Ferries,  Bridges and Electric Roads

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Venango County, Pennsylvania: her pioneers and people, embracing a ..., Volume 1

By Charles Almanzo Babcock

FERRIES AND BRIDGES—ELECTRIC ROADS

Beginning at page 302.

During the operation of the Bell or Oil Creek iron furnace, the only method of crossing the Allegheny was by means of a rough flatboat. Soon after the Drake well began producing, a rope ferry charter was secured by ex-Sheriff Thomas, of Franklin, which he sold shortly afterward to Henry Bastian, who built a boat large enough to carry a loaded wagon and team. He stretched one thousand feet of three-quarter-inch wire across the Allegheny, sixty feet above the water. This was well patronized, the receipts frequently running as high as forty dollars a day. Mr. William L. Lay purchased Bastian's farm in 1863, including the ferry, which he enlarged, also improving its approaches. About the same time, Phillips and others conducted a ferry at the upper end of South Oil City. The Halyday boys had a ferry across Oil creek in the early days, and ran it till in the forties.

The first county bridge, a single-track wooden structure, at the foot of Center street, was built in the early fifties. It was carried away by the great flood of March 17, 1865, and was replaced by a single-span combination wrought iron arch and truss, 180 feet by 40, with double track and footway. This was opened to the public July 27, 1866. Its total cost was sixty-five thousand dollars. Toll was charged till 1870, when it was purchased by the county and made free. A few years later, this bridge was taken down and replaced by a lighter but stronger steel structure, because it was not thought safe under the strain of the large street cars, heavily loaded, which passed over it frequently on their way to and from Monarch Park and Franklin. The first railway bridge was built by the Atlantic & Great Western Railway Company at the mouth of Oil creek in 1866. The first locomotive to cross the creek was run upon a track supported by the ice, from the west to the east side, where it was used upon the Oil creek road. The Allegheny Valley railway bridge, built of wood, 1869, has since been replaced by an iron structure. The first W., N. Y. & P. bridge was built in 1870. It has been burned several times, the last time in 1892, when it was replaced by the iron structure still in use. The county bridge at the head of Seneca street was built of wood in 1877. and in 1883, was rebuilt of iron.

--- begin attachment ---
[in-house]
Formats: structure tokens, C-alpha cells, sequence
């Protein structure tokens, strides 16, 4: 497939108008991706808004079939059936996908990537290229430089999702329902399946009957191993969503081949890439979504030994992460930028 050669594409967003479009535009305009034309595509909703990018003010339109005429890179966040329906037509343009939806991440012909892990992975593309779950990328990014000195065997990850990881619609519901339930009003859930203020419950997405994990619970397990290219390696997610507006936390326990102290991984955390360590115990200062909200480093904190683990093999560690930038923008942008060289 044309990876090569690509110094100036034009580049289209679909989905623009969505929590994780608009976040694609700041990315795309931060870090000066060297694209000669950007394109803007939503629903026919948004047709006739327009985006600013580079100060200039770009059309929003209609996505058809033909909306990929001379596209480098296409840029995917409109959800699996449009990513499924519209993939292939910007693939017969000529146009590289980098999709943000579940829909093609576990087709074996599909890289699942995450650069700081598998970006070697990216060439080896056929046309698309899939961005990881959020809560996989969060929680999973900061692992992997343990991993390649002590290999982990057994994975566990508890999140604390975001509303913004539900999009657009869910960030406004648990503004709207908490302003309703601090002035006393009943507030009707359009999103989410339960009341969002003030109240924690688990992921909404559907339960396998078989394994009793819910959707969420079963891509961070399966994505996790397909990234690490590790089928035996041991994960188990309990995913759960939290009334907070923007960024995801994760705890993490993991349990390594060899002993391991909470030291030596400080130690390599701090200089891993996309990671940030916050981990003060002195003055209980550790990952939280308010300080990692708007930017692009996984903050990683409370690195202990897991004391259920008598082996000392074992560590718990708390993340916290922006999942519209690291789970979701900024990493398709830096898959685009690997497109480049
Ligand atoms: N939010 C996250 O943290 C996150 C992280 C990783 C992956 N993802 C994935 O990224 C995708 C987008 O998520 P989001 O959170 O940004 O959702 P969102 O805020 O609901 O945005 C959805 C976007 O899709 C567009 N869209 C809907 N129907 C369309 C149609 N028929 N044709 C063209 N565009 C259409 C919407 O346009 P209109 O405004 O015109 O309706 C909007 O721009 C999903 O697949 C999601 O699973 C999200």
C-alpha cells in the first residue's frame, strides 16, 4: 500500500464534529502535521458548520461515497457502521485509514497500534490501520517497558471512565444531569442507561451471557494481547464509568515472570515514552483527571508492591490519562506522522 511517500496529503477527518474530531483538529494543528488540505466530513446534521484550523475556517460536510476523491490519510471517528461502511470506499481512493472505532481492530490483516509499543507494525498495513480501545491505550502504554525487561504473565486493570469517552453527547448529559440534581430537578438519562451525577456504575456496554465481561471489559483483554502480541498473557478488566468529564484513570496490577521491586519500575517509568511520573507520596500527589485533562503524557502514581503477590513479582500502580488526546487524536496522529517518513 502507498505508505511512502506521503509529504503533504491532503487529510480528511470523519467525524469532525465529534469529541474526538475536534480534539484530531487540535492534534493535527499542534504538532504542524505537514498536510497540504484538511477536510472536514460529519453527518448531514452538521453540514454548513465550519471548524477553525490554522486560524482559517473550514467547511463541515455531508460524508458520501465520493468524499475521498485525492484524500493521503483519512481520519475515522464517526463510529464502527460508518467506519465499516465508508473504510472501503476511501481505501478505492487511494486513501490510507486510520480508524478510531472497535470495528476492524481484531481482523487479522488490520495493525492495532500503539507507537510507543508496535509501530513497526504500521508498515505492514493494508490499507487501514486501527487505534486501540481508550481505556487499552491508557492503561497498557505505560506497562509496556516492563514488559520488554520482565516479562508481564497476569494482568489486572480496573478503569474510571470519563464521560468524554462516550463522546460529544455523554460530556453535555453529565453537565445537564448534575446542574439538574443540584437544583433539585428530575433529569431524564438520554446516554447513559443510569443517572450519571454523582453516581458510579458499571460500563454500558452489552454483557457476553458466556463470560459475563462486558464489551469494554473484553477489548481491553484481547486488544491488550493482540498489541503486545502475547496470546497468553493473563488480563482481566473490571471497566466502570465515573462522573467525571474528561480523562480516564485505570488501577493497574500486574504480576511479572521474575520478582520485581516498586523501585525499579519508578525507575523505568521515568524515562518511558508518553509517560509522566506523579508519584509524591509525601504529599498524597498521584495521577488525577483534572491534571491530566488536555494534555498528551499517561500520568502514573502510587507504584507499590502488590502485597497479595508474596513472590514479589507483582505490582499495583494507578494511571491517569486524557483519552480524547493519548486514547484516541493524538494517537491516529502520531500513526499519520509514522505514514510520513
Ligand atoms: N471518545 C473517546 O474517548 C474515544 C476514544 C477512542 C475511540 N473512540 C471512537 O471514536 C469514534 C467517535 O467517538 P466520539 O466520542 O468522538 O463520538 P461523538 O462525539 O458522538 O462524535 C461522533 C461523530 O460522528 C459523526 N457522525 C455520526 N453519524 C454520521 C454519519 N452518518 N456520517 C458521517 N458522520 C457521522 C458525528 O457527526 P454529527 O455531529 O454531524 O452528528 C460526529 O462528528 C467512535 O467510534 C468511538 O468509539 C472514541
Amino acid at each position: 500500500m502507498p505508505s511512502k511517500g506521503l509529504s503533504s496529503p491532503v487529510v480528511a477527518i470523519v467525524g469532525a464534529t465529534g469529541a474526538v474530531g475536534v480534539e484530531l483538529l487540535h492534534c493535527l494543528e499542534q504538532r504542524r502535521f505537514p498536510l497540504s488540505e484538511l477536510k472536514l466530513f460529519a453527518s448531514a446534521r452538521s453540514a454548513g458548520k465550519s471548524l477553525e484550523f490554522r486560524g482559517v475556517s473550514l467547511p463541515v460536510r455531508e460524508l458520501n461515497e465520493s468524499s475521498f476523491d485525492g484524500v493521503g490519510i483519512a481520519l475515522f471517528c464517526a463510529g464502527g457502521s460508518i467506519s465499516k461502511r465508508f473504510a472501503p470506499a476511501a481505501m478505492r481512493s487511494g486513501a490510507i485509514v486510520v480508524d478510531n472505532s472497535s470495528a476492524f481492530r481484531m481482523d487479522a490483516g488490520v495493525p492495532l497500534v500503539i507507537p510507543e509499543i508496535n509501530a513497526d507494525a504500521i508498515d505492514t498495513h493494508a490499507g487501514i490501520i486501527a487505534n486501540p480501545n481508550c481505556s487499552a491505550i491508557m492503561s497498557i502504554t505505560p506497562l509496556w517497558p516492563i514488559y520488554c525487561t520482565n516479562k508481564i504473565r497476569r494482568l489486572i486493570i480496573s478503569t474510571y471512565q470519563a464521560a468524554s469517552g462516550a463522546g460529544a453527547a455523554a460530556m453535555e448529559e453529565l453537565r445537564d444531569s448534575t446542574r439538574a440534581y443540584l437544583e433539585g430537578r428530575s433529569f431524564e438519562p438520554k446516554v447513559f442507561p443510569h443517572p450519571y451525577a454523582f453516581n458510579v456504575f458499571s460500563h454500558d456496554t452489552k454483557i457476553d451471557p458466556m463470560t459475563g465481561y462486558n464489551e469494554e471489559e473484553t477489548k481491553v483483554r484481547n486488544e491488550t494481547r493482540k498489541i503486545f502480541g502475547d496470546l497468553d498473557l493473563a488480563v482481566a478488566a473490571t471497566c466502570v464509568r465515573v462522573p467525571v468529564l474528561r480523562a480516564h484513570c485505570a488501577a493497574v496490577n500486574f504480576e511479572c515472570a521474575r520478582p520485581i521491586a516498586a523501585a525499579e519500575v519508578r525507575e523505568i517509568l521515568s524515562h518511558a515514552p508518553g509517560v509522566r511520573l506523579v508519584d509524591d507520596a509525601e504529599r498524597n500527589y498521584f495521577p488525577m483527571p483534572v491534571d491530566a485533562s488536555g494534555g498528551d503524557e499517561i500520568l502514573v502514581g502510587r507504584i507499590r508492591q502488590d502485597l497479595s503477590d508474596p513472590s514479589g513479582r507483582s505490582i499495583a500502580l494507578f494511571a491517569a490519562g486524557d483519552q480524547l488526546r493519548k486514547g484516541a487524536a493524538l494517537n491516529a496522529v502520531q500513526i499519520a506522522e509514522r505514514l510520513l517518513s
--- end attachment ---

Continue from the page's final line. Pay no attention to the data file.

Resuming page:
The Oil City Petroleum Bridge Company was incorporated May 16, 1864, when the following officers were elected: William L. Lay, president: S. Stevenson, secretary; A. S. Pool, treasurer. The capital stock was $100,000. The bridge was opened as a toll bridge in 1866. It was purchased by the county and replaced by the present fine three-span iron structure, in 1909-11.

The Venango Bridge Company, J. J. Van Dergrift, president; Fid Bishop, secretary; and John Mawhinney, treasurer, was organized in 1873. A suspension bridge was built in the Third ward crossing the river, and began taking tolls in 1876. The county purchased it in 1903-04. It is still in good condition.

The toll bridges built by the capital and enterprise of residents of the town so soon after Drake's drill had put Oil City on the map, at a time when the county or the city was not ready for such an undertaking, certainly speak strongly for the business foresight of the gentlemen concerned in their erection, and of their faith in the city's future.

The third highway bridge across the river was built in 1893 by Mr. J. B. Smithman, a resident of the city, principally for the use of the Oil City Street Railway Company, which he had chartered in 1889. It was named the Relief Bridge, and was a steel through truss structure, with two railway tracks on it and a covered sidewalk, and connected Main street and Central avenue. The tolls for crossing it were one third of previous rates, and Mr. Smithman announced that as soon as one half its cost were realized in any way it would be made a free bridge. On Aug. 29, 1900, he sold the bridge to the county at one half its cost to be made a free bridge. In 1902 the Suspension bridge was sold to the county, and in 1903 the Petroleum bridge was sold to the county—to be made free bridges.